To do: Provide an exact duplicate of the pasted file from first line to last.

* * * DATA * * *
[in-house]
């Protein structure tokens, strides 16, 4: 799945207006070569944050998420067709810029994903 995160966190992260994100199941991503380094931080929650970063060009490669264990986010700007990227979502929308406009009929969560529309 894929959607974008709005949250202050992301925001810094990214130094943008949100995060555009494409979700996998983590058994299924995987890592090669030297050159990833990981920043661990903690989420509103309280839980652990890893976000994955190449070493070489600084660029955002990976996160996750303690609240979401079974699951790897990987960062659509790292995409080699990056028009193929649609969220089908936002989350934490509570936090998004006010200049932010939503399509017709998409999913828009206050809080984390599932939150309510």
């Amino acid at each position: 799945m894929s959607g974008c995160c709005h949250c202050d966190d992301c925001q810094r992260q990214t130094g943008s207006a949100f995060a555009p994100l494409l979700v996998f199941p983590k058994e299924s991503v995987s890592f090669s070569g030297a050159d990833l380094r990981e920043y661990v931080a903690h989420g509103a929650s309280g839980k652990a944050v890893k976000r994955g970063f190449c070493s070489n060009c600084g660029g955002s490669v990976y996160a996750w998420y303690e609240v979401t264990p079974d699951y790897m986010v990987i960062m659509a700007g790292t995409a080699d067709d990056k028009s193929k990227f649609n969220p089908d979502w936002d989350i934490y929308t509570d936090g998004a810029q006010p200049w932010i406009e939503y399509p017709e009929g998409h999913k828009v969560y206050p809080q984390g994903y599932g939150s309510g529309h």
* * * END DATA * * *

[in-house]
């Protein structure tokens, strides 16, 4: 799945207006070569944050998420067709810029994903 995160966190992260994100199941991503380094931080929650970063060009490669264990986010700007990227979502929308406009009929969560529309 894929959607974008709005949250202050992301925001810094990214130094943008949100995060555009494409979700996998983590058994299924995987890592090669030297050159990833990981920043661990903690989420509103309280839980652990890893976000994955190449070493070489600084660029955002990976996160996750303690609240979401079974699951790897990987960062659509790292995409080699990056028009193929649609969220089908936002989350934490509570936090998004006010200049932010939503399509017709998409999913828009206050809080984390599932939150309510």
């Amino acid at each position: 799945m894929s959607g974008c995160c709005h949250c202050d966190d992301c925001q810094r992260q990214t130094g943008s207006a949100f995060a555009p994100l494409l979700v996998f199941p983590k058994e299924s991503v995987s890592f090669s070569g030297a050159d990833l380094r990981e920043y661990v931080a903690h989420g509103a929650s309280g839980k652990a944050v890893k976000r994955g970063f190449c070493s070489n060009c600084g660029g955002s490669v990976y996160a996750w998420y303690e609240v979401t264990p079974d699951y790897m986010v990987i960062m659509a700007g790292t995409a080699d067709d990056k028009s193929k990227f649609n969220p089908d979502w936002d989350i934490y929308t509570d936090g998004a810029q006010p200049w932010i406009e939503y399509p017709e009929g998409h999913k828009v969560y206050p809080q984390g994903y599932g939150s309510g529309h």